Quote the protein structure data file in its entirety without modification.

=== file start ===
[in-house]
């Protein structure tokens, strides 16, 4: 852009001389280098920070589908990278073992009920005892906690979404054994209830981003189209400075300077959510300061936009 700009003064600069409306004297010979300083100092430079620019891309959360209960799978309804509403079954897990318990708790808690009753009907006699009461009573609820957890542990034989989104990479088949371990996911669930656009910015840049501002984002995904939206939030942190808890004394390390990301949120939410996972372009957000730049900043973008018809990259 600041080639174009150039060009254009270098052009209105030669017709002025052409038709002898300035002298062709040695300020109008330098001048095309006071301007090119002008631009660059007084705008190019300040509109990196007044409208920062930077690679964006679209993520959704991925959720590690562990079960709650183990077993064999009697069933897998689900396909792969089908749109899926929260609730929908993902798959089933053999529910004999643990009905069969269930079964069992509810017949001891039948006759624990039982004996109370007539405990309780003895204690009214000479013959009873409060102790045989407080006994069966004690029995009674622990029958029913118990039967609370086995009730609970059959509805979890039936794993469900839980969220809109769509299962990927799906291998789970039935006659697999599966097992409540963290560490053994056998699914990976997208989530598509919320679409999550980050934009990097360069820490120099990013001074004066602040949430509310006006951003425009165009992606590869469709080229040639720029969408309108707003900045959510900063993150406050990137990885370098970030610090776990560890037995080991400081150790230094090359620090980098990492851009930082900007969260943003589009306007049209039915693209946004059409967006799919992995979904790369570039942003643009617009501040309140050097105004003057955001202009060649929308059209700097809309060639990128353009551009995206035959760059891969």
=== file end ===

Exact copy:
[in-house]
């Protein structure tokens, strides 16, 4: 852009001389280098920070589908990278073992009920005892906690979404054994209830981003189209400075300077959510300061936009 700009003064600069409306004297010979300083100092430079620019891309959360209960799978309804509403079954897990318990708790808690009753009907006699009461009573609820957890542990034989989104990479088949371990996911669930656009910015840049501002984002995904939206939030942190808890004394390390990301949120939410996972372009957000730049900043973008018809990259 600041080639174009150039060009254009270098052009209105030669017709002025052409038709002898300035002298062709040695300020109008330098001048095309006071301007090119002008631009660059007084705008190019300040509109990196007044409208920062930077690679964006679209993520959704991925959720590690562990079960709650183990077993064999009697069933897998689900396909792969089908749109899926929260609730929908993902798959089933053999529910004999643990009905069969269930079964069992509810017949001891039948006759624990039982004996109370007539405990309780003895204690009214000479013959009873409060102790045989407080006994069966004690029995009674622990029958029913118990039967609370086995009730609970059959509805979890039936794993469900839980969220809109769509299962990927799906291998789970039935006659697999599966097992409540963290560490053994056998699914990976997208989530598509919320679409999550980050934009990097360069820490120099990013001074004066602040949430509310006006951003425009165009992606590869469709080229040639720029969408309108707003900045959510900063993150406050990137990885370098970030610090776990560890037995080991400081150790230094090359620090980098990492851009930082900007969260943003589009306007049209039915693209946004059409967006799919992995979904790369570039942003643009617009501040309140050097105004003057955001202009060649929308059209700097809309060639990128353009551009995206035959760059891969």